As I mentioned before I’m not very gentle with how I care for my carpets so I tend to use what I have on hand. On this particular day I added just under a litre of household disinfectant and a few cups of liquid laundry detergent to a 30L bucket of water.

I poured it on to the carpet with a smaller container and rubbed it into the rug with my hand to lather it up. Then I left the soap on to do it’s thing while I did started the other rug.

After about half an hour I gave the carpets a really good rinse with the high pressure hose again until the water ran clear with no soap or bubbles.

Now all that was left to do was wait for it to dry. It took about two and a half days for the carpets to dry but when the temperature is really hot it only takes a full day.

Once they are dry I dragged them back inside and give them another good vacuum. I do this for two reasons. There is bound to have been dust or dirt blown on the carpets while they were drying, so I like to get it out. The second reason I like to do this is it makes the carpet super soft and squishy. They really do come up like they are brand new.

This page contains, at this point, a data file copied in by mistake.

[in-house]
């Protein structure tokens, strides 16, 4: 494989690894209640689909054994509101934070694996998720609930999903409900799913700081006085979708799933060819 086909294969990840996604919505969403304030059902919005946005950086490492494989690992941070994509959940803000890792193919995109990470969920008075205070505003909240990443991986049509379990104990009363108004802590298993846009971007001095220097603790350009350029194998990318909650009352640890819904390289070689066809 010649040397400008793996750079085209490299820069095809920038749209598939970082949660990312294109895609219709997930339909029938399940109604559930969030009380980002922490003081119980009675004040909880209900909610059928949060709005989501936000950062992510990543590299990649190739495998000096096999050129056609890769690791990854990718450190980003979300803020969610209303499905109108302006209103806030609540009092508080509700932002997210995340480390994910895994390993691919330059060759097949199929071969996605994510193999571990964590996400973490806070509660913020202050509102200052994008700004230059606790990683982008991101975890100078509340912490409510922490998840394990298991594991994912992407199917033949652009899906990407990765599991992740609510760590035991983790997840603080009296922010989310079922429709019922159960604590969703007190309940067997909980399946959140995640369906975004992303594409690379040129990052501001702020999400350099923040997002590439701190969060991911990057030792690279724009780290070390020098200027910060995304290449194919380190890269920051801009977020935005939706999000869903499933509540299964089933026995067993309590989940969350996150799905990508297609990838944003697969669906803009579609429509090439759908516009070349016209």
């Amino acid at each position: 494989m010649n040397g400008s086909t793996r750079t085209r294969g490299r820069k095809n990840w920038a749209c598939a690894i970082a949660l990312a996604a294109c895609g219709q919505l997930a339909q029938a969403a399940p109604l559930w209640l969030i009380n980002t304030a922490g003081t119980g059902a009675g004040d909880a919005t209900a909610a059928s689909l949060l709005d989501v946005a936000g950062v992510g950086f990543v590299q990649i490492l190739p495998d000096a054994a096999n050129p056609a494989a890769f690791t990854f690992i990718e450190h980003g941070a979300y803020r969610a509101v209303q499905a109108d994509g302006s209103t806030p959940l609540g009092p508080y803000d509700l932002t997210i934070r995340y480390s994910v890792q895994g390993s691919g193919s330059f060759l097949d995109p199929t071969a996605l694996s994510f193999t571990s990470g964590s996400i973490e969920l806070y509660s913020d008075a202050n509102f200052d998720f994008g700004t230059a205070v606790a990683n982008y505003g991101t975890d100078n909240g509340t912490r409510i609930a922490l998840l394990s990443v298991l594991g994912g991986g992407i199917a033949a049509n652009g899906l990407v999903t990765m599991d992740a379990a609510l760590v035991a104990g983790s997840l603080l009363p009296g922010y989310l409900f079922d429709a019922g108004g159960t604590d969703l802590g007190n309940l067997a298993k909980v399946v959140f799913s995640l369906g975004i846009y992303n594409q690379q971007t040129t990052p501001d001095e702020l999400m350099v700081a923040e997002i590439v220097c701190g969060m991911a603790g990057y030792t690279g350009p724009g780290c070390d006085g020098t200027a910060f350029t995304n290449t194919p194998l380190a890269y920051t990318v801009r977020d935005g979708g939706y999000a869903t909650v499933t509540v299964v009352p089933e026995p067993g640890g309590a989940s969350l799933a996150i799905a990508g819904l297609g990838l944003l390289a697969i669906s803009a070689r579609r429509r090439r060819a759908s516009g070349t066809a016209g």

This is just a really simple way that I clean my carpets that doesn’t require hiring a carpet cleaner or professionals to come in – or spending a small fortune on cheap carpets. Give it a try during your spring clean.






Declutter childrens books without the guilt

Those close to me know that I have no trouble getting rid of excess clutter in my home. It doesn’t matter if it’s clothing, toys or kitchen appliances – if I haven’t used it in a while it goes. Children’s books on the other hand are definitely a weakness of mine. My children have such a love for reading. I have read to them since they were only a few months old. Not only is it great for speech and language development, I live for the snuggles and one on one time with my kiddo’s.

Dyllan books edited